‘The Armenian initiative closely concerns us’
Turkey has recently launched an initiative to open the common border between Turkey and Armenia. Simultaneously, it has launched a Kurdish initiative. The Armenian initiative may not be of much interest to you, but how do you think the Kurdish initiative will affect Syria? How do you see these initiatives from the Syrian perspective?

You may be surprised to hear this, but the Armenian initiative closely concerns us. And, this is not only because it is a problem that is of interest to the Armenian minority living in Syria. We believe that if the relations between Turkey and Armenia ease, this will lower tension in the region. For this reason, we need more initiatives and settlements. For instance, international trade does not occur just between two countries. Many nearby countries are involved in the process.

The Turkish government has not informed us officially about the Kurdish initiative. We follow the issue through the press. Overall, I can say that every initiative may have dozens of steps and dozens of right moves. But things may still go wrong. But for us, the important thing is: What is the framework of this settlement? Whether the framework of the settlement is national or racial/ethnic is important. Be it national or ethnic, the important thing is how this settlement will be beneficial to the country’s territorial integrity. Also, even if a framework is delineated, its implementation may take a long time. Moreover, you need to take into consideration events around the country while you implement an initiative. In my opinion, any initiative in any area is a positive thing. But this initiative should be within the framework I mentioned above.

Do you think this initiative could end in the country’s division? How might Syria be affected by such an unwelcome consequence? Do you see this initiative as an end or as a means?

In my opinion, the initiative is not an end, but a means. The main target is to ensure the country’s stability and development. As for political division, this is one of the greatest sins or one of the greatest evils. Whatever you do, you must maintain the unity, indivisibility and territorial integrity of the country as your most important target. But, in any case, we will eventually be affected by what goes on in Turkey. Therefore, we want this process to result in stability.

Were these issues on the agenda during Mr. Davutoğlu’s visit to Damascus? Did you discuss this issue with him?

I will discuss it with Mr. Erdoğan on Wednesday.

There is a technical aspect to this issue that concerns Syria. It is said that the PKK’s Syrian members do not hold Syrian citizenship, and if they lay down arms, their status will be uncertain, and this is a factor that complicates Turkey’s Kurdish initiative. What is the Syrian approach to this problem? Can Syria make any contribution to the Kurdish initiative in this regard?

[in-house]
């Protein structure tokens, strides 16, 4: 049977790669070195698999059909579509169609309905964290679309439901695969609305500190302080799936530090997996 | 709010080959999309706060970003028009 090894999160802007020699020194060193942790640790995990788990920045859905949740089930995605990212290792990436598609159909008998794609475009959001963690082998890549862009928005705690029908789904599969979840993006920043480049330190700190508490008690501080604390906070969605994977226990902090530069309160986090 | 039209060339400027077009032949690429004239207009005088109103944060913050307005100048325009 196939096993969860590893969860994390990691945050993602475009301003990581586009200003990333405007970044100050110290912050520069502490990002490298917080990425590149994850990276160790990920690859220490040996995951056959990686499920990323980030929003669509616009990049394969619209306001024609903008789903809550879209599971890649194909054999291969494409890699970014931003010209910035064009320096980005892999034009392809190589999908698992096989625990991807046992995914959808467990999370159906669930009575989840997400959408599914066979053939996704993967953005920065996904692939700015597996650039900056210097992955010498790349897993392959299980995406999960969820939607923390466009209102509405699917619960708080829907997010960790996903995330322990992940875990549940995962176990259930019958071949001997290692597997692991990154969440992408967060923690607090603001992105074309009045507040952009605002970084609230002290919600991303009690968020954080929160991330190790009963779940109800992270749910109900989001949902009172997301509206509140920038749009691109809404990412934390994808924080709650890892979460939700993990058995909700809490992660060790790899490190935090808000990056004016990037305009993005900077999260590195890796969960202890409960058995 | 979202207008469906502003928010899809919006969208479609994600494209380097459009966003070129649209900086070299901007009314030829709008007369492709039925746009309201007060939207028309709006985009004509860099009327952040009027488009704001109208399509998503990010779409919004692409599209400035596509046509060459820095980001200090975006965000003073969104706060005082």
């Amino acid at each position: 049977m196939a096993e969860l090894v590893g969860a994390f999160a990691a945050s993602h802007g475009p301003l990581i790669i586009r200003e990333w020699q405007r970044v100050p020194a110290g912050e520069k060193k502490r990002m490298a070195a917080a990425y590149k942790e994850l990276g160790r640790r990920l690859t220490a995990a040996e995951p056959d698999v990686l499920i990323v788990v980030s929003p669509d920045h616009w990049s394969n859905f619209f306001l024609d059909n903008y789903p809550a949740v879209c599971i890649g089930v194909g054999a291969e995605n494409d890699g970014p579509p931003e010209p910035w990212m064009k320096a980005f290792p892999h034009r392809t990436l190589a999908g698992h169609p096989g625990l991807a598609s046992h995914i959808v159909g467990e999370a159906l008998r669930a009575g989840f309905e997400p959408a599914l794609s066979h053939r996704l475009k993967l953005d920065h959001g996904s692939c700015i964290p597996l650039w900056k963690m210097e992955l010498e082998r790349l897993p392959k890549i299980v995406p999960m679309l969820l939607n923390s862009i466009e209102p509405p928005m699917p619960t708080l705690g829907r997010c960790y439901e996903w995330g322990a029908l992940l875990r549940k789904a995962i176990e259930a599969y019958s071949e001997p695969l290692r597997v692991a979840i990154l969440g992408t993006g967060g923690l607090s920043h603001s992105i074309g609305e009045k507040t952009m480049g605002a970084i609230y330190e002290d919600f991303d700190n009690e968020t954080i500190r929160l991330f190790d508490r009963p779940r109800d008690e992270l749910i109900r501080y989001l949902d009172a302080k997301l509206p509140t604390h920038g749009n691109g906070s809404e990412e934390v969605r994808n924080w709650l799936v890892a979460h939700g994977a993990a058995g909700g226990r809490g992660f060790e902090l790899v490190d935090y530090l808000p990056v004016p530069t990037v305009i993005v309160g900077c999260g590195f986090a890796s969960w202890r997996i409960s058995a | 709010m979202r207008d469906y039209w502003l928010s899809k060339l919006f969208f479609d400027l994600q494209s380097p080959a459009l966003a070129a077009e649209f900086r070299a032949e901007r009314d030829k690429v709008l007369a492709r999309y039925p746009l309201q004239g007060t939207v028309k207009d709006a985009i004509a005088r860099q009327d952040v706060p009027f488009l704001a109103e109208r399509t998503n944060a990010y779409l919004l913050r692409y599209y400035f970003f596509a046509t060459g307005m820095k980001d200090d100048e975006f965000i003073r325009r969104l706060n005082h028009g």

If some people, be they in Syria or in Turkey, decide to abandon terrorist activities, then we must accept and afford protection to them. We did the same thing with the Muslim Brotherhood issue in the 1980s. As a state, we embrace those who have abandoned terrorist practices. We will embrace and pardon again. A state should pardon, because our aim is to eliminate terrorism, not to take revenge.

‘There must be a comprehensive settlement’
Does that mean that you will re-naturalize the 1,500 Syrians who are, according to intelligence reports, members of the PKK?

Here, we must acknowledge that the PKK issue concerns three neighboring countries. Any settlement of this issue should be discussed among these countries. At that time, I had stressed that we could not solve the terrorism issue through the US method, i.e., by hunting down terrorists. This is because the terrorists you kill will be replaced by new ones. For this reason, there must be a comprehensive settlement. The factors that cause terrorism should be assessed and analyzed exhaustively. We need to discuss how this issue can be solved through joint efforts because there are common factors in Syria, Turkey and Iraq. We need to seek ways to improve our cooperation in security and policy areas in this context. We, as Syria, have always stressed the need for cooperation on security issues.

Was the method that was applied to the Muslim Brotherhood successful in Syria?

I can say that it was relatively successful because some wanted to renounce violence and terrorism, while others did not. Thirty years later, some are still insisting on creating terrorism. But those who continue terrorism will definitely be bound to give an account before the law.

‘The Turkey-Syria friendship initiative has a very short history’
Mr. President, relations between the two countries improved significantly during your tenure. Which development sparked these relations? How can bilateral relations be developed to the desired advanced level in the economic area?

The first spark began when Mr. Ahmet Necdet Sezer visited Damascus in 2002 for Hafez al-Assad’s funeral. Later, Mr. Abdullah Gül came to Damascus in his capacity as prime minister. This was followed by my visit to Turkey in 2004. Naturally, political relations between the two countries can develop more rapidly, while developing economic relations can take some more time. Bureaucracy cannot inhibit the development of political relations because there is a strong political will behind it. But, it takes time until this will is reflected in the economy. Do not forget that the Turkey-Syria friendship initiative has a very short history. Naturally, businessmen want initiatives to be implemented quickly. But this is all we can do. The İstanbul Stock Exchange [İMKB] opened in 1980. As for us, we were able to open a stock exchange just this year. Private banks have been operating in Turkey for 50 years, but in Syria they’ve only been able to start operating in recent years. Despite this, many Turkish companies operate here. There are factories set up by Turks.